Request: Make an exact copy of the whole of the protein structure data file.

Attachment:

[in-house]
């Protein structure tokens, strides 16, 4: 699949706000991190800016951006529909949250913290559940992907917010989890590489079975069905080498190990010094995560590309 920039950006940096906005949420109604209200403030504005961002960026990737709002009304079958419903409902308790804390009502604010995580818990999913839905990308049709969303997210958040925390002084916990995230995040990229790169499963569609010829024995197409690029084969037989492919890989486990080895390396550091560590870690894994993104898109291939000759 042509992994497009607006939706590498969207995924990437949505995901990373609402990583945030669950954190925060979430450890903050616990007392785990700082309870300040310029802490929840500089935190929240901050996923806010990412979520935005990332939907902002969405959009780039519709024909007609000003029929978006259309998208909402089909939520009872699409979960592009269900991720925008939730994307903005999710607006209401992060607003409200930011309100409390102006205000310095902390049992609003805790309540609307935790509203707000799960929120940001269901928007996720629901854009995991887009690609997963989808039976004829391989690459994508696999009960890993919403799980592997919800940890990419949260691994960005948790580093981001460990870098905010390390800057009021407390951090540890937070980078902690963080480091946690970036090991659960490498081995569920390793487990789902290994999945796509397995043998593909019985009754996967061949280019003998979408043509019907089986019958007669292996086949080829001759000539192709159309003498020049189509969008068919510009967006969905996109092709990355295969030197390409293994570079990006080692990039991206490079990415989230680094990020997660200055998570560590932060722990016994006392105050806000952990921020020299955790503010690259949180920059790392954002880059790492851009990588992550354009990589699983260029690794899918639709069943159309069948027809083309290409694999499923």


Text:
[in-house]
């Protein structure tokens, strides 16, 4: 699949706000991190800016951006529909949250913290559940992907917010989890590489079975069905080498190990010094995560590309 920039950006940096906005949420109604209200403030504005961002960026990737709002009304079958419903409902308790804390009502604010995580818990999913839905990308049709969303997210958040925390002084916990995230995040990229790169499963569609010829024995197409690029084969037989492919890989486990080895390396550091560590870690894994993104898109291939000759 042509992994497009607006939706590498969207995924990437949505995901990373609402990583945030669950954190925060979430450890903050616990007392785990700082309870300040310029802490929840500089935190929240901050996923806010990412979520935005990332939907902002969405959009780039519709024909007609000003029929978006259309998208909402089909939520009872699409979960592009269900991720925008939730994307903005999710607006209401992060607003409200930011309100409390102006205000310095902390049992609003805790309540609307935790509203707000799960929120940001269901928007996720629901854009995991887009690609997963989808039976004829391989690459994508696999009960890993919403799980592997919800940890990419949260691994960005948790580093981001460990870098905010390390800057009021407390951090540890937070980078902690963080480091946690970036090991659960490498081995569920390793487990789902290994999945796509397995043998593909019985009754996967061949280019003998979408043509019907089986019958007669292996086949080829001759000539192709159309003498020049189509969008068919510009967006969905996109092709990355295969030197390409293994570079990006080692990039991206490079990415989230680094990020997660200055998570560590932060722990016994006392105050806000952990921020020299955790503010690259949180920059790392954002880059790492851009990588992550354009990589699983260029690794899918639709069943159309069948027809083309290409694999499923």